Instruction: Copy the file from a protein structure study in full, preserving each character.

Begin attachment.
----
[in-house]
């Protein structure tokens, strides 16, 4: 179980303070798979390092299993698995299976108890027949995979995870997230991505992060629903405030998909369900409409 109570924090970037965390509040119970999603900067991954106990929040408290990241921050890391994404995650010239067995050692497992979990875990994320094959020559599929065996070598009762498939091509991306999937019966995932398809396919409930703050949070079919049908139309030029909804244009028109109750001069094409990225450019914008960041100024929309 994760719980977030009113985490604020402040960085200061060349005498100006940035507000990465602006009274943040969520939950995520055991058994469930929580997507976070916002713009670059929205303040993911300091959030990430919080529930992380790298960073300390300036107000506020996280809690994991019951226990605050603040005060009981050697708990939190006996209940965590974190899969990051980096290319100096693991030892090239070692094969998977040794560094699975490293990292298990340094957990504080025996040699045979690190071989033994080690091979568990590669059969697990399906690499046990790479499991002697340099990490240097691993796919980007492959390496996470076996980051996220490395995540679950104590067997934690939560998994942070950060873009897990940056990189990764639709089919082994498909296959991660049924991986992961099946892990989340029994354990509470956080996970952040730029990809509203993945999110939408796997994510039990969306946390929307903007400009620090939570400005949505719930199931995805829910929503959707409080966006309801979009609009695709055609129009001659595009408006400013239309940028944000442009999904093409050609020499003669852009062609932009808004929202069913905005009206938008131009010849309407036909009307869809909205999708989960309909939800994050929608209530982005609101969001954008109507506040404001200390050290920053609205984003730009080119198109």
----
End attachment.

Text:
[in-house]
């Protein structure tokens, strides 16, 4: 179980303070798979390092299993698995299976108890027949995979995870997230991505992060629903405030998909369900409409 109570924090970037965390509040119970999603900067991954106990929040408290990241921050890391994404995650010239067995050692497992979990875990994320094959020559599929065996070598009762498939091509991306999937019966995932398809396919409930703050949070079919049908139309030029909804244009028109109750001069094409990225450019914008960041100024929309 994760719980977030009113985490604020402040960085200061060349005498100006940035507000990465602006009274943040969520939950995520055991058994469930929580997507976070916002713009670059929205303040993911300091959030990430919080529930992380790298960073300390300036107000506020996280809690994991019951226990605050603040005060009981050697708990939190006996209940965590974190899969990051980096290319100096693991030892090239070692094969998977040794560094699975490293990292298990340094957990504080025996040699045979690190071989033994080690091979568990590669059969697990399906690499046990790479499991002697340099990490240097691993796919980007492959390496996470076996980051996220490395995540679950104590067997934690939560998994942070950060873009897990940056990189990764639709089919082994498909296959991660049924991986992961099946892990989340029994354990509470956080996970952040730029990809509203993945999110939408796997994510039990969306946390929307903007400009620090939570400005949505719930199931995805829910929503959707409080966006309801979009609009695709055609129009001659595009408006400013239309940028944000442009999904093409050609020499003669852009062609932009808004929202069913905005009206938008131009010849309407036909009307869809909205999708989960309909939800994050929608209530982005609101969001954008109507506040404001200390050290920053609205984003730009080119198109």